Plenary session

Xenophont Sanukov




In pre-revolutionary Russian historiography, the history of Finno-Ugric, as well as other non-Russian peoples (inorodets), neither was nor could be a subject of scientific study. At the same time, N.M.Karamzin, S.M.Solov’yev and others authors included into the general historical context the events connected with these peoples’ conquest, viewing them from the angle of formation of the Russian state. At the close of the 19th century, historical and ethnographic essays on some Finno-Ugric peoples were published (I. N. Smirnov, N. N. Kharuzin). Inherent to these works is their Russo-centrism. The Finno-Ugrians are depicted not as independent subjects of history but as mere objects of Russian policy, of the Russian cultural influence, of russification. These peoples were denied a history of their own.

The Soviet historical science of the 1920s (the “Pokrovsky’s school”) abandoned Russo-centrism in many respects. By and large, the Moscow’s violent conquest of non-Russian peoples and its policy of ethnic colonial oppression were evaluated without bias. That was M. N. Pokrovsky who wrote: “The Great Russia was built on the bones of non-Russians” (1). This period permitted intellectuals of native origin to make a substantial contribution to the studies of their peoples’ history, culture and ethnography (the Udmurts had Kuzebay Gerd, the Maris had Fyodor Yegorov, etc.).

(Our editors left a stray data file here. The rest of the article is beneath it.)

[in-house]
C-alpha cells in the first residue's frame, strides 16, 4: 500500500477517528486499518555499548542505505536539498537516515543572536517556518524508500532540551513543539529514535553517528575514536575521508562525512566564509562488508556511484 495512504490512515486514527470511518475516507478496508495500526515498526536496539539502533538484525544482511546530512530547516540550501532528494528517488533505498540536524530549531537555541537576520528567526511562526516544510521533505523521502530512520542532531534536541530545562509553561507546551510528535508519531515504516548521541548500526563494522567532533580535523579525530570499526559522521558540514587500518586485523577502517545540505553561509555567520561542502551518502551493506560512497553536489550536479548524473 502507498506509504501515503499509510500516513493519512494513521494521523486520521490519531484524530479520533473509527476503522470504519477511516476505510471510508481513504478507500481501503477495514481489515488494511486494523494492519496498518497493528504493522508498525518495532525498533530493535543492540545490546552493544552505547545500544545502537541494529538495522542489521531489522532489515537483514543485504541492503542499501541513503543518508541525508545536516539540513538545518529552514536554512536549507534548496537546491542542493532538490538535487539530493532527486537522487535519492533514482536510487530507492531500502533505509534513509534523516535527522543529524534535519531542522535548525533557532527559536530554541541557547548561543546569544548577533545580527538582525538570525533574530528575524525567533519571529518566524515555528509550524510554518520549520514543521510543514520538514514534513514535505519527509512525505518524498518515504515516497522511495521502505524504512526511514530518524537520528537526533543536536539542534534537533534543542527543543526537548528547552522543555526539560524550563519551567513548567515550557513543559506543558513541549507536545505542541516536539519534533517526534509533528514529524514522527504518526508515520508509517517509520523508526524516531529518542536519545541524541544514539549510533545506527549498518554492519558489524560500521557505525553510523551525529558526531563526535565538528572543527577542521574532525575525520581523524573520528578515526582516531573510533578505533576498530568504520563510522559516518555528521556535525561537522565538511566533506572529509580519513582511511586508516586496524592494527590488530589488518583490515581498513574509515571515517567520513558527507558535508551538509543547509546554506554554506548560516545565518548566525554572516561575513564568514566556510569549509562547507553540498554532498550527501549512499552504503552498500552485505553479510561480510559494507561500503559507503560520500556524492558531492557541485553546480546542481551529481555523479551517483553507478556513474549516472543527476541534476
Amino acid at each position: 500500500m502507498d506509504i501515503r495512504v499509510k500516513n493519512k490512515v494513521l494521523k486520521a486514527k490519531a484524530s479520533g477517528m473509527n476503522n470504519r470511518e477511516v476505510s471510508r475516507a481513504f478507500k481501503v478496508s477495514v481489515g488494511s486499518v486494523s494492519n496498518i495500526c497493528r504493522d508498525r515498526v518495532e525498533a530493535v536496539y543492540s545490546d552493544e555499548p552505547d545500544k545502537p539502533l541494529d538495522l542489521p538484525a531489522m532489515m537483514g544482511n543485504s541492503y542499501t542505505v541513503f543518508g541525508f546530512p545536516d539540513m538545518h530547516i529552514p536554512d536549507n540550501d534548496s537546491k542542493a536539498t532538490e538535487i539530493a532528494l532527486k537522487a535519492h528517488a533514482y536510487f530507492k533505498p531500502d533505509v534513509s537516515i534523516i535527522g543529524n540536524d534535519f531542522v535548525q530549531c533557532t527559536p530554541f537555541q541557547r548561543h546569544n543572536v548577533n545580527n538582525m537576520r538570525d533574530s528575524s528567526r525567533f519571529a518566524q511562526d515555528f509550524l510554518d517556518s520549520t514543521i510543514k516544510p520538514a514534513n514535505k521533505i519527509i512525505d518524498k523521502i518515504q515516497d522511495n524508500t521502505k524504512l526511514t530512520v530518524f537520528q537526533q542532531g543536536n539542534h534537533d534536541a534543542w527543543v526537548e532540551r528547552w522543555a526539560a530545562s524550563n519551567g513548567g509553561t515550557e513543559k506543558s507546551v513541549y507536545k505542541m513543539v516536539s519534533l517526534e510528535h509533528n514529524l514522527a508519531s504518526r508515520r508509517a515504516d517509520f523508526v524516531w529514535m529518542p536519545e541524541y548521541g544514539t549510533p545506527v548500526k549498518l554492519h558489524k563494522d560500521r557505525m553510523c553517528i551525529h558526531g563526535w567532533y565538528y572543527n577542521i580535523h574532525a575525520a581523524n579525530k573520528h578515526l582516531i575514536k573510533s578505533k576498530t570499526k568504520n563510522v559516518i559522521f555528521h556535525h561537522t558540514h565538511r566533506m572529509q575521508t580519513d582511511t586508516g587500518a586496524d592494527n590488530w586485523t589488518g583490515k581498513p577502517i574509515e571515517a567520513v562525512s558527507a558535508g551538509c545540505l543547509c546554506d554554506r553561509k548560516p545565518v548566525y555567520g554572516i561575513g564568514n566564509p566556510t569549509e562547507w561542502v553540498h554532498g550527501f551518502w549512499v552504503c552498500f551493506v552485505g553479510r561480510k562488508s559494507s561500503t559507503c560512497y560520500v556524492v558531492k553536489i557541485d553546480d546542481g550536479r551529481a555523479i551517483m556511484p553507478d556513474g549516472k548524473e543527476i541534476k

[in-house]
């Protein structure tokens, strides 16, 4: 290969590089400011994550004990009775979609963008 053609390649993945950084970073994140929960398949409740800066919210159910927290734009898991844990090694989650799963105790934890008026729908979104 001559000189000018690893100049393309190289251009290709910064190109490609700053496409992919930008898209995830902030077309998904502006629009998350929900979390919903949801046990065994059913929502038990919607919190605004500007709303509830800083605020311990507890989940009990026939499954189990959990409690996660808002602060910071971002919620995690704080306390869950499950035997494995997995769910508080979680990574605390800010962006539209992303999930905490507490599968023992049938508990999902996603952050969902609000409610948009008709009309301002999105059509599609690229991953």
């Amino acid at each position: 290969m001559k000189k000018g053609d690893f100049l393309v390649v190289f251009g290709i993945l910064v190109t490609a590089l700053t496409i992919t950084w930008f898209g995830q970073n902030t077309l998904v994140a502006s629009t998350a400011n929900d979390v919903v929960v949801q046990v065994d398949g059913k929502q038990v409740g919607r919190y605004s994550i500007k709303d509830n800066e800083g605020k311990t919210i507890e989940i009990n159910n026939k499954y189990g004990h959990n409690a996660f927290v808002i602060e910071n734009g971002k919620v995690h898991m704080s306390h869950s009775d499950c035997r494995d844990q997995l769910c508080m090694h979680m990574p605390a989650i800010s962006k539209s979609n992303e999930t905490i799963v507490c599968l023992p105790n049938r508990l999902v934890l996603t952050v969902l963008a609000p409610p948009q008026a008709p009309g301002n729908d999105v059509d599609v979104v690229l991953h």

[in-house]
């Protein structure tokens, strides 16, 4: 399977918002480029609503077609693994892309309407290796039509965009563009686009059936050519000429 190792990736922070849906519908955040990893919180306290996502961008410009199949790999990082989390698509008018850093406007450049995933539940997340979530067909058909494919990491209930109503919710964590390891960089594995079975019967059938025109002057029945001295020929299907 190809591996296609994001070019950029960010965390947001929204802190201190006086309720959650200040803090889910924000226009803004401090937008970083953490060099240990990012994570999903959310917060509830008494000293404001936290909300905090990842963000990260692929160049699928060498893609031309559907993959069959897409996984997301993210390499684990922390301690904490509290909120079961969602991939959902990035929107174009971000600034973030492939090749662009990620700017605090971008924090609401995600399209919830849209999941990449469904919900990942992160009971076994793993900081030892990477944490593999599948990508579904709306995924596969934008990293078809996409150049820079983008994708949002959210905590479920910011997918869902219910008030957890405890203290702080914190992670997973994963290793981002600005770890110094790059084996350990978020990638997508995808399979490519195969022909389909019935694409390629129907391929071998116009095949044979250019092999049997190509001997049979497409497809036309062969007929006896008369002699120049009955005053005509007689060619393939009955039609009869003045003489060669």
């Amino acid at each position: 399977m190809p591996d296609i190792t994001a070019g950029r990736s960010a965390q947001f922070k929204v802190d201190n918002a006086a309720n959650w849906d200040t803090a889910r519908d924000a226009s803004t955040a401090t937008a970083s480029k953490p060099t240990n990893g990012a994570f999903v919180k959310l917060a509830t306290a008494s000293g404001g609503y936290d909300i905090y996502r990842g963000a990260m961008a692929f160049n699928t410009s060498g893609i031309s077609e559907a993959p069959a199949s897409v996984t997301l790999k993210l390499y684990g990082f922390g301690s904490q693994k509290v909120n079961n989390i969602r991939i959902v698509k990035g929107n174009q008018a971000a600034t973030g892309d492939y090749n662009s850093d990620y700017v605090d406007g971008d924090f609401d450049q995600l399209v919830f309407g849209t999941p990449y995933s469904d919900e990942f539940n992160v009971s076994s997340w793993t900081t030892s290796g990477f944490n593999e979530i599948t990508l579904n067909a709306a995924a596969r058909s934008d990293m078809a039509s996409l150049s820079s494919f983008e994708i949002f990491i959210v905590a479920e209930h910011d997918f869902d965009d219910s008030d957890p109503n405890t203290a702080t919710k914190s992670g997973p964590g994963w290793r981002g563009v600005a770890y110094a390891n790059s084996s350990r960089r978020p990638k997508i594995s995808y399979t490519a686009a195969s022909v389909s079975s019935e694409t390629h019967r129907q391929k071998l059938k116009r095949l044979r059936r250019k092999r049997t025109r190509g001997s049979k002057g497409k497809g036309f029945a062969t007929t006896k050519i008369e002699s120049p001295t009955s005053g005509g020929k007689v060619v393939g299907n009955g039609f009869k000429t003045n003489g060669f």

In 1930s, these intellectuals were accused as henchmen of “bourgeois nationalism” and “Pan-Finnism” and repressed just for having studied their peoples’ history from the viewpoint of those peoples themselves, for having stressed the heroic past and the resistance to conquest and russification (2). The new generation to take their place was indoctrinated with the “materialistic perception of history”; its mind was colonized. Whereas the Party inculcated the “class approach” in treating the past, the Russian great-power attitude was reanimated in historical science. This was particularly evident in the treatment of the central topic of those peoples’ history: the annexation of Finno-Ugric peoples by Russia was now considered as “the least evil” – and, later, as the absolute good. The doctrine of “peaceful colonization” by the Russians of free, “empty” lands in Finno-Ugric areas in the north and east Russia was widely propagandized.

Examples of “class struggle” were overemphasized, social differentiation in Finno-Ugric communities was exaggerated. On the other hand, factors of cultural and historical development were ignored. The genuine history of the peoples’ national ascent in the beginning of the 20th century, as well as the activity of their arising democratic intelligentsia, were boldly falsified. The first to be condemned was the movement of Shamil, followed by branding the national liberation wars of the second half of 16th century as “reactionary mutinies” of Mari, Udmurt and other feudal lords.

A new period of half-truth interpretation of the Finno-Ugric peoples’ past that began with the Khrushchev’s thaw was reflected in a series of essays on history of “independent republics” published at that time. This period was marked with considerable progress in the studies of ethnogenesis and history of many peoples (3).